Friday, March 23, 2012

Shepherd492 reviews: Star Wars: Droids: The Kalarba Adventures

Droids: The Kalarba Adventures


The Kalarba Adventures is a 1995 trade paperback that collects the six issues of Droids: The Kalarba Adventures, along with the one shots "Star Wars Droids Special" and "Artoo's Day Out." Everything in the book was republished in the 2008 Droids omnibus.


Droids: The Kalarba Adventures is a fun, if simplistic, set of loosely connected stories that is perfect for younger Star Wars fans. Older fans will enjoy the collection as well, if they can get beyond the rather cheesy villains and a few cheesy storylines. The artwork is pretty solid, though the aliens and various background characters look awful.
The collection starts with a special edition that details how 3P0 and R2 came to be in the Kalarba system. It is a relatively endearing tale and features an enjoyable cameo by none other than IG-88. This passage also introduces us to our recurring antagonist, Olag Greck, and the duo’s owners for these stories, the Pitareeze family.
Olag is a perfect example of a weak villain written with children in mind. He never does anything particularly nefarious, screws up constantly and is sent running for his life in every adventure he appears in. As for the Pitareeze family, we are introduced to a boy, Nak, his parents, and his grandfather. Perhaps predictably, Nak plays a central role in most of the adventures. Mom and dad don’t show up often and are perfectly forgettable when they do, while his grandfather makes a more constant presence, though he is rather personality deficient too.  Nak isn’t a bad character; he leaves a bad first impression but develops and matures over the course of the series.
The adventures themselves are pretty good. There are seven total in the collection, and each manages to feel at least marginally different than the one before. Of particular interest is The Saga of C-3PX. This story features a killer protocol droid that looks exactly like C-3P0, resulting in some pretty good comedy and great interaction between R2 and 3-P0, climaxing in a “Droid Free For All” in which the two are nearly forced to destroy one another. Also of interest is Battle of the B’rknaa. This story features the droids bumbling around on a moon of Kalarba, attempting to harvest crystals for yet another lame villain. They encounter giant stone creatures, and what ensues is one of the only large scale battles in the series. Though the explanation for the creature’s existence is a bit hard to swallow, the story again features C-3P0 and R2 at their best, fantastic art, and a better antagonist than most of the “episodes” here.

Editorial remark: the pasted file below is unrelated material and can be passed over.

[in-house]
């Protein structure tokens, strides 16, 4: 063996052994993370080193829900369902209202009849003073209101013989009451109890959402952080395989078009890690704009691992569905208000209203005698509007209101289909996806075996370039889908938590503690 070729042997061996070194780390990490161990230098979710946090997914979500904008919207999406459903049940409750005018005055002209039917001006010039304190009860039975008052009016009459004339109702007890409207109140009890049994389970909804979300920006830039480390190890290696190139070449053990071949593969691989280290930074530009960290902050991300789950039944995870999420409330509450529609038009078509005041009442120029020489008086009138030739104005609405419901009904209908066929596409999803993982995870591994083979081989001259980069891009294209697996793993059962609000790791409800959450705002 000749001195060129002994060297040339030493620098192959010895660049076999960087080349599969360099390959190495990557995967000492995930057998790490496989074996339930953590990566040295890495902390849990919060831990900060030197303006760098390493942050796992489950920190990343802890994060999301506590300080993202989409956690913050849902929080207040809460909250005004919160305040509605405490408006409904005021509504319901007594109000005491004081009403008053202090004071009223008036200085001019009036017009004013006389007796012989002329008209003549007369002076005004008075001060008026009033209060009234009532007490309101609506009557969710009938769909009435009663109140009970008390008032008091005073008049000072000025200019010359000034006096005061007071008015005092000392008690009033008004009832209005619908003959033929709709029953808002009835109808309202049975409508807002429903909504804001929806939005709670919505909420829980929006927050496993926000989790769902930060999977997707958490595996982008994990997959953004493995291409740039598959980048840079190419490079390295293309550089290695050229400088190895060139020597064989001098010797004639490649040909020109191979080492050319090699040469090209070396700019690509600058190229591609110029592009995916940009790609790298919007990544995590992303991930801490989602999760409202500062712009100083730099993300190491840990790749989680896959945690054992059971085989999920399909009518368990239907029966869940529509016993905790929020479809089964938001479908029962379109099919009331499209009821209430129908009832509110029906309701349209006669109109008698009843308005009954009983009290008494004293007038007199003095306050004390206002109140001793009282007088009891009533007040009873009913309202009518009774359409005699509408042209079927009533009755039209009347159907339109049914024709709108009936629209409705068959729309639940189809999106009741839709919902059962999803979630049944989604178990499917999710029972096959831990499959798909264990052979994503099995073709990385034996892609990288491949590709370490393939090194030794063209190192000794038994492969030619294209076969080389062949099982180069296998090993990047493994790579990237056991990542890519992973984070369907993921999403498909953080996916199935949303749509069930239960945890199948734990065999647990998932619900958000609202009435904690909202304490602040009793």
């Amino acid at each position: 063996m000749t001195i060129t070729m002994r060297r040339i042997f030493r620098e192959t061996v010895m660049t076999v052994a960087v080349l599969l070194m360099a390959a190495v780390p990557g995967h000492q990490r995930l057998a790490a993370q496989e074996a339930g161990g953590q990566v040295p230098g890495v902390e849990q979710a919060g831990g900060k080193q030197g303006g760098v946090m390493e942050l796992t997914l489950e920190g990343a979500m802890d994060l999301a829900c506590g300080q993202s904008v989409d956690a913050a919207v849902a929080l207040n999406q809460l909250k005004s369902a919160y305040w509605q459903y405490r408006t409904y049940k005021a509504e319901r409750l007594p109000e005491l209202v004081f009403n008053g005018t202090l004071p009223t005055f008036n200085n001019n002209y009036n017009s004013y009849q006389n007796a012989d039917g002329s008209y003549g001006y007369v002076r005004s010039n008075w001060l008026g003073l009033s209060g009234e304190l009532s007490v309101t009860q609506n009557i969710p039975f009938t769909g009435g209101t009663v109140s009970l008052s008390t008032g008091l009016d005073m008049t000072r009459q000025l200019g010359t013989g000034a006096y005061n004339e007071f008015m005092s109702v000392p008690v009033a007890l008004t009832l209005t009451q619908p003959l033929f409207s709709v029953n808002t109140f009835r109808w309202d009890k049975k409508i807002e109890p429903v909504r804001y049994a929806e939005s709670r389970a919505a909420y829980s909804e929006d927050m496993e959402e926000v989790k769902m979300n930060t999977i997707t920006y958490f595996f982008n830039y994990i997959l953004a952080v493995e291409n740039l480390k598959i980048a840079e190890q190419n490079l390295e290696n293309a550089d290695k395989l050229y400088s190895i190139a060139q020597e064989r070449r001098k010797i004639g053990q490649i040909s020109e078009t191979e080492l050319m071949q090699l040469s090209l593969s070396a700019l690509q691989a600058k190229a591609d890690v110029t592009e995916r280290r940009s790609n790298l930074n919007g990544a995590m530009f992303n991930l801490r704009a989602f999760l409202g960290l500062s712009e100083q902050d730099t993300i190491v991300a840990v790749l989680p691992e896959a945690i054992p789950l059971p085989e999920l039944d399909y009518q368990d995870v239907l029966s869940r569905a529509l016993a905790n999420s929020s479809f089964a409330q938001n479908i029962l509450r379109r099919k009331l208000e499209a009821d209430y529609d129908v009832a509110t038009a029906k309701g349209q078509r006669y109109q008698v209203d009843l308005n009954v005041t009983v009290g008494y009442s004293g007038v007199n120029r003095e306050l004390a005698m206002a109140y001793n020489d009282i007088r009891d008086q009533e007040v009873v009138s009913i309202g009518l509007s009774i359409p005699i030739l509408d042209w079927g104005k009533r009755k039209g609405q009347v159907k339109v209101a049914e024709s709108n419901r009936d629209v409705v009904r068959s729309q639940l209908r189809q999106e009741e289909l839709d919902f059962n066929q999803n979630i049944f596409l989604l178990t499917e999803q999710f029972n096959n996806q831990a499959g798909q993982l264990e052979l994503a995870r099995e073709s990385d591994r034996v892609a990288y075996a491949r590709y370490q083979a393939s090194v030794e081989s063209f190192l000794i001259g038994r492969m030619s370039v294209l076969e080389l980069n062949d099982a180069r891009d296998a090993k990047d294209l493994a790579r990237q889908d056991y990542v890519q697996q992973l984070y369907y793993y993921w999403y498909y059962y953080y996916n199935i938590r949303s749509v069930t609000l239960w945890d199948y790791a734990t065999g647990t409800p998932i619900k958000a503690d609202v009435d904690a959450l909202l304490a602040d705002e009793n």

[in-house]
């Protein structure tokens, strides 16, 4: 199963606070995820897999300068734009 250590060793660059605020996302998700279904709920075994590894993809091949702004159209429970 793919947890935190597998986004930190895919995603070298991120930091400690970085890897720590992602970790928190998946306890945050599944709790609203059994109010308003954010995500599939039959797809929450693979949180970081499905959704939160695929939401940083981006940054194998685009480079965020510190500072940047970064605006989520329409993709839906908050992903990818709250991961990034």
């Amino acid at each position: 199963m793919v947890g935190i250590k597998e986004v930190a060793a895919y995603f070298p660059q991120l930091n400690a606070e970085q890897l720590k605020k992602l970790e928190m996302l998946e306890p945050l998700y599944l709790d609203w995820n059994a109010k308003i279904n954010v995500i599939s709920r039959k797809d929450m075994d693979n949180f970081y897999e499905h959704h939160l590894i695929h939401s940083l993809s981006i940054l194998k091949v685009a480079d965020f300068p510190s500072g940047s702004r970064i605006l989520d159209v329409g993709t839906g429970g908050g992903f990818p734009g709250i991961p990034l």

That isn’t to say that most of the stories aren’t solid, in fact many of them work rather well as long as you hone your expectations to something more akin to young adult novels than a complex study of C3P0 and R2 and the dynamic that makes them inseparable. That being said, what we do get of the two is very good and definitely fits with the movies. C-3P0 is the classic worrier, while R2 takes a more reckless approach, particularly in the tale “Artoo’s Day Out” which is easily the most in depth and meaningful characterization of Artoo in the collection.
Olag looks terrible, as do most aliens in this work.
The art is really good at conveying backdrops and facial expressions, but the aliens seen here are truly awful. The creators do not use established Star Wars species to fill out the environment in larger areas, instead opting to create their own. This is fine, except that nearly every one of the aliens featured in the collection is either downright ugly, or completely uninspired. Our main antagonist, Olag, is one such alien, though pretty much every new species seen here looks awful.
The bold coloring really brings landscapes to life.
          That isn’t to say that the art is completely inept when it comes to conveying characters. R2 and C-3P0 look great, though the latter seems to have more range of motion than what we saw in the movies. The human characters are fairly decent too. The art’s real strengths though are the convincing backdrops, bold coloring, and clear cut action sequences.
            Overall, the Kalarba Adventures are a fun, light hearted series of tales that concern two characters that often play nothing more than a tertiary role in any media they appear in. The villains aren’t great, nor are the supporting characters, but the writing and artwork is solid enough to make this worth a purchase.
Final Score
59/100

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